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01.12.2017 | Research article | Ausgabe 1/2017 Open Access

BMC Cancer 1/2017

UDP-glucuronosyltransferases and biochemical recurrence in prostate cancer progression

Zeitschrift:
BMC Cancer > Ausgabe 1/2017
Autoren:
Delores J. Grant, Zinan Chen, Lauren E. Howard, Emily Wiggins, Amanda De Hoedt, Adriana C. Vidal, Skyla T. Carney, Jill Squires, Clara E. Magyar, Jiaoti Huang, Stephen J. Freedland
Abbreviations
ADT
androgen deprivation therapy
BCR
biochemical recurrence
DHT
dihydrotestosterone
HR
hazards ratio
UGT
UDP-glucuronosyltransferase

Background

It is estimated that there will be approximately 161,360 new cases of prostate cancer (PC) and approximately 26,730 deaths from PC in the US population in 2017 [1]. While overall the average annual percent change in PC incidence and death from 2009 to 2013 has decreased by 8.6%, the death rates in black men was 2.3 times those in white men. Critical to the treatment and prognosis of prostate cancer is the identification of biomarkers by tumor clinicopathologic characteristics to direct the development of therapies and treatment options. Biomarkers that are involved in adrenal and instraprostatic androgen biosynthesis and metabolism have emerged as important targets [2]. Common androgen deprivation therapy (ADT) agents used in individuals with metastatic prostate cancer point to the relevance of androgens/androgen receptor signaling in tumor progression in the prostate cancer cell microenvironment [3]. Various expression levels of steroideogenic enzymes, involved in the biosynthesis of testosterone precursors, have been differentially associated with prostate tumor progression to castration-resistant prostate cancer (CRPC) [2, 46]. Moreover, recent evidence suggests that steroideogenic enzymes responsible for the catabolism of intraprostatic testosterone metabolites may be linked to biochemical recurrence (BCR) and tumor progression to CRPC, however, those associations are less understood [2, 712].
Uridine 5′-diphosphate-glucuronosyltransferases (UGT) are part of a superfamily of enzymes which are part of the phase II drug detoxification pathways in the hepatic tissue in mammals. The UGTs catalyze the addition of the hydrophilic moiety, glucuronide to acceptor molecules in a process called glucuronidation [13, 14]. In humans there are two major classes, UGT1 and UGT2, which each contain multiple genes on chromosome 2 and 4, respectively. The UGT2B subfamily is comprised of UGT2B4, UGT2B7, UGT2B11, UGT2B15, UGT2B17, and UGT2B28 along with six pseudogenes that are interspersed among the genes in the region [15]. Enzymes UGT2B15 and UGT2B17 exhibit substrate specificity for androgens such as testosterone, dihydrotestosterone (DHT), DHT metabolites, androsterone and 5α-androstane-3α,17β-diol [16, 17]. Furthermore, those enzymes conjugate androgens present in the lumen and basal epithelial tissue of the prostate [18, 19]. The UGT2B28 enzymes have been shown to be expressed in human testis, prostate, and prostate cancer cell line, LNCaP, where they conjugate 5α-androstane-3α,17β-diol, 5β-androstane-3α,17β-diol and androsterone, and testosterone [20] (Fig. 1). The conjugation of androgens and their metabolites by the UGT2B enzymes in prostate tissue is an irreversible reaction, effectively regulating the levels of DHT available for androgen receptor signaling [19, 21]. Thus the expression levels of UGT2B17, B15, and B28 may be predictors of intraprostatic levels of androgens and prostate cancer phenotype.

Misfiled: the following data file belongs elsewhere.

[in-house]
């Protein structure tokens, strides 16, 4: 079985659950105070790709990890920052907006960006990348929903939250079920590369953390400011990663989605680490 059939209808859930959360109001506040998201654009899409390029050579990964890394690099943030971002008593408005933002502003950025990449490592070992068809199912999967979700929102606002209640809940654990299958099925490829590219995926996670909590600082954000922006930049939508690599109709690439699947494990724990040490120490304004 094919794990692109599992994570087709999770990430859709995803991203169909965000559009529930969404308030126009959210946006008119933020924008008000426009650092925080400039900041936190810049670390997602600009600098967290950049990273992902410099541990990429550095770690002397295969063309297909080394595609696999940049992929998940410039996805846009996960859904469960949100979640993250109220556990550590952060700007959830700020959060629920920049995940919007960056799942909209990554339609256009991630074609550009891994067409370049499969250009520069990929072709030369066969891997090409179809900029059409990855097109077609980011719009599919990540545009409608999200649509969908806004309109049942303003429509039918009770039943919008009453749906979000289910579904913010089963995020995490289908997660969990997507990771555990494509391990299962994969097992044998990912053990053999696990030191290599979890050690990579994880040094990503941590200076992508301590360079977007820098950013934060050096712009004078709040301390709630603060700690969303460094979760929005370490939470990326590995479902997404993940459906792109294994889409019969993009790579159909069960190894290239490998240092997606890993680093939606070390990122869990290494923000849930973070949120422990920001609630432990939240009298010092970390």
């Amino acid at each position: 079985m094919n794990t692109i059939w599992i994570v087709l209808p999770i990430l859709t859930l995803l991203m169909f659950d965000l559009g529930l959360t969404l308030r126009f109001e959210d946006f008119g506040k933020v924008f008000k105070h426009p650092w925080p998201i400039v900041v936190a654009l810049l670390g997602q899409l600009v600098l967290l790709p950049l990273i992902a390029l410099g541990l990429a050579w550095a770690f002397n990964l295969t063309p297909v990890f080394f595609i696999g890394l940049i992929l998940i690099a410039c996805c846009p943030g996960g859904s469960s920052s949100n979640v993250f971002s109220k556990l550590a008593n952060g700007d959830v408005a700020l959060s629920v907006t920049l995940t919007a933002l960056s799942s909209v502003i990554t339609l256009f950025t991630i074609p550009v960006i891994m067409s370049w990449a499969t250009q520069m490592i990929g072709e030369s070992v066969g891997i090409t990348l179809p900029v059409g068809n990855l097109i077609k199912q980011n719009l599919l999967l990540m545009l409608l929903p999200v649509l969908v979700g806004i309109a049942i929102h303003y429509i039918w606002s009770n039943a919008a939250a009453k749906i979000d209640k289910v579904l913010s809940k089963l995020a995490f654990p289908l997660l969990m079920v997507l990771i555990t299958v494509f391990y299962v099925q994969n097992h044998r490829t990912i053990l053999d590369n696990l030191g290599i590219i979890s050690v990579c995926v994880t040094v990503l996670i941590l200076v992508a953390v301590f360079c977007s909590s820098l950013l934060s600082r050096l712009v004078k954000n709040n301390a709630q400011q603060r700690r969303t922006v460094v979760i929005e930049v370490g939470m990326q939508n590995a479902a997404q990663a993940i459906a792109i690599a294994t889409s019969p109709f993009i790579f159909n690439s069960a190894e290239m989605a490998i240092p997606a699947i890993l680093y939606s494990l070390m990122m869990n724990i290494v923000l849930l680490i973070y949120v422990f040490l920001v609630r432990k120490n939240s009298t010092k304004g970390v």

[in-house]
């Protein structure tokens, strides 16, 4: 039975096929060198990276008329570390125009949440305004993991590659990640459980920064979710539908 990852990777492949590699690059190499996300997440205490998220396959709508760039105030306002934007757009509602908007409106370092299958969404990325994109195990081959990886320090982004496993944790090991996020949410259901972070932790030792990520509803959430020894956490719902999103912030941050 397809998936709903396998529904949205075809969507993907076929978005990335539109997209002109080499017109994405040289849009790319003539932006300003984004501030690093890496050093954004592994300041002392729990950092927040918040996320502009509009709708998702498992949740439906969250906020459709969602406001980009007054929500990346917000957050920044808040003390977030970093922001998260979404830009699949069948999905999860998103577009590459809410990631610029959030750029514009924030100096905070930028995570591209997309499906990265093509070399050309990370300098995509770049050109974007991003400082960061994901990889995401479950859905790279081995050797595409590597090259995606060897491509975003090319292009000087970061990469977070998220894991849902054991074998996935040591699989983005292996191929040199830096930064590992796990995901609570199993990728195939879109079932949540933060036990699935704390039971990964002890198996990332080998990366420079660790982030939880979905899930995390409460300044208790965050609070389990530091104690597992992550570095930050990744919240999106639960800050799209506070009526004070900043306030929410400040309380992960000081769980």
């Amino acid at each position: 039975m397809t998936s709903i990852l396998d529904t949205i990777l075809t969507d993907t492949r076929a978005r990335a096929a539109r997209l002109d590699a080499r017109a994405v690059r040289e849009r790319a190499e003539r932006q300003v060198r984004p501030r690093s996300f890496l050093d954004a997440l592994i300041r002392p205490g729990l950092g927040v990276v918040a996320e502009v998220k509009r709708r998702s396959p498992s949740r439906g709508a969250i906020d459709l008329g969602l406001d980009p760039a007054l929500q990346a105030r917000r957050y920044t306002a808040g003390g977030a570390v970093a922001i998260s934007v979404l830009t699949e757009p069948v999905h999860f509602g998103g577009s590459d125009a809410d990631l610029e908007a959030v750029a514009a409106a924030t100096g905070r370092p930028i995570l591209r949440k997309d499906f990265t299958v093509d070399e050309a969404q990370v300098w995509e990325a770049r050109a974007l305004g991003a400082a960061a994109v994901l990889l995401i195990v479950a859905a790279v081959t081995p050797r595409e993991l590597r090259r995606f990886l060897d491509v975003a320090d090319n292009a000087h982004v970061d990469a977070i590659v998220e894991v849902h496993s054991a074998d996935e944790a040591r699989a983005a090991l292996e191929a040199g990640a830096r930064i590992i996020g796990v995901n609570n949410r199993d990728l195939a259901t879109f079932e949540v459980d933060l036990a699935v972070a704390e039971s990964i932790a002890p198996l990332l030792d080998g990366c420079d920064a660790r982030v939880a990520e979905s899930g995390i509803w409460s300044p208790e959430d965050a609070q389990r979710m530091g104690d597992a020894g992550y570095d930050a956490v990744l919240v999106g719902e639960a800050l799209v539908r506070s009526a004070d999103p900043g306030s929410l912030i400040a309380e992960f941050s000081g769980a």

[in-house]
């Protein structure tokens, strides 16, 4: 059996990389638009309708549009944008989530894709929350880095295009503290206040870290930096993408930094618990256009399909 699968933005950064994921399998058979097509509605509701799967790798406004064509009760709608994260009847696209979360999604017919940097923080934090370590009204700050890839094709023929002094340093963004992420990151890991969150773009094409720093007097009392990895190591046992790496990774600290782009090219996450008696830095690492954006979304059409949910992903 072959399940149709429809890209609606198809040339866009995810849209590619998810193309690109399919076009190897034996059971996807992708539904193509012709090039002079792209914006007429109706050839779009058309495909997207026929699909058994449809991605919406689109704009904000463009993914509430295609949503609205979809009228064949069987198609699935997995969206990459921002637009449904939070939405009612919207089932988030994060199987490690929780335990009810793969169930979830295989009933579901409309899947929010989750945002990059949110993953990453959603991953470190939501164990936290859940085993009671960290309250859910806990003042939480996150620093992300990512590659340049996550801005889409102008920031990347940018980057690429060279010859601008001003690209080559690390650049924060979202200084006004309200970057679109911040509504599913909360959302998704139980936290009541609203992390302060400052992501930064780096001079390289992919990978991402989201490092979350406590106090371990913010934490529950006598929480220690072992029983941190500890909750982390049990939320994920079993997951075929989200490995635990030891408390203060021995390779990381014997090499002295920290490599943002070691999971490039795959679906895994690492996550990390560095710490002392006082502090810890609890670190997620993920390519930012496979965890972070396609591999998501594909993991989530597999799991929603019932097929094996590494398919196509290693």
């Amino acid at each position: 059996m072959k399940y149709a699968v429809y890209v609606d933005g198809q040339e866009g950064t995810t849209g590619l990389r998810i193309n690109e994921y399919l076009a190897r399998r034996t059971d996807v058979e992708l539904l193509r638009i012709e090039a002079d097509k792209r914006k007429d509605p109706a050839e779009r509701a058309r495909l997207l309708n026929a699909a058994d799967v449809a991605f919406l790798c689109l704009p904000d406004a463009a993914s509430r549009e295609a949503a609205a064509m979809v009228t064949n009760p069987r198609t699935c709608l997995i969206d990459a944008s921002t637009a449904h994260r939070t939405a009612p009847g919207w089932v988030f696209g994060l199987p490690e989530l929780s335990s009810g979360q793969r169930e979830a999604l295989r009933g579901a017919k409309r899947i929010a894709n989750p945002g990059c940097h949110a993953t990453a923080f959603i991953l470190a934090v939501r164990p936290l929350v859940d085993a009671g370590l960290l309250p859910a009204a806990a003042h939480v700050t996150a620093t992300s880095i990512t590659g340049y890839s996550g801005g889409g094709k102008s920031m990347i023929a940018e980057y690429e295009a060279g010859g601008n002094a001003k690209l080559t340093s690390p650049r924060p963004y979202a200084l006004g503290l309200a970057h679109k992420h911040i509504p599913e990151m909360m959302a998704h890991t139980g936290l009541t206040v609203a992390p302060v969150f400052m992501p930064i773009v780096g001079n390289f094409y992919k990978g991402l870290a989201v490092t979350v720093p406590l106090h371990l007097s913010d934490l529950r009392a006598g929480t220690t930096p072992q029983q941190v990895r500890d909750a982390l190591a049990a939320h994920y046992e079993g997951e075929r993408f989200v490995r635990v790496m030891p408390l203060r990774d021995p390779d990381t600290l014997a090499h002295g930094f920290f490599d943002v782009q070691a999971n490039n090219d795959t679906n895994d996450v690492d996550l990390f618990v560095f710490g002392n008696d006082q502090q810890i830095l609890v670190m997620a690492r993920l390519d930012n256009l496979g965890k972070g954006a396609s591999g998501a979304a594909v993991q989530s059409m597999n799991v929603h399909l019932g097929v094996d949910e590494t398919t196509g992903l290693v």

A couple of studies have suggested that expression levels of the UGT2B17, B15, and 28 enzymes may be prognostic for clinicopathologic characteristics of prostate cancer. In one study the expression levels of UGT2B17 and B15 in prostate tumor samples from ADTh treated patients were compared to expression levels in patients that were untreated or diagnosed as benign prostatic hyperplasia (BPH) [22]. The results showed that UGT2B15 expression in patients that were treated up to 12 months with ADTh was significantly higher when compared to expression levels in patients that received no treatment for a comparable time or were diagnosed with BPH. Results from the same study showed that UGT2B17 expression was significantly elevated for only 5 months in ADTh treated patients. In another study examining the association of UGT2B28 expression, Belledant et al. [21] demonstrated that higher cytoplasmic expression of the protein was significantly associated with higher Gleason scores and positive nodes. In contrast, lower nuclear expression was associated with decreased PSA and positive margins. These studies suggest that UGT2B expression was altered by intraprostatic levels of androgens and tumor aggression.
To assess whether expression levels of UGT2B enzymes would predict worse prostate cancer outcomes, we analyzed the association between expression of UGT2B15, B17 and B28 in tumor microarrays at the time of radical prostatectomy and risk of BCR. We hypothesized that higher expression of the UGT2B enzymes is associated with increased prostate cancer progression risk.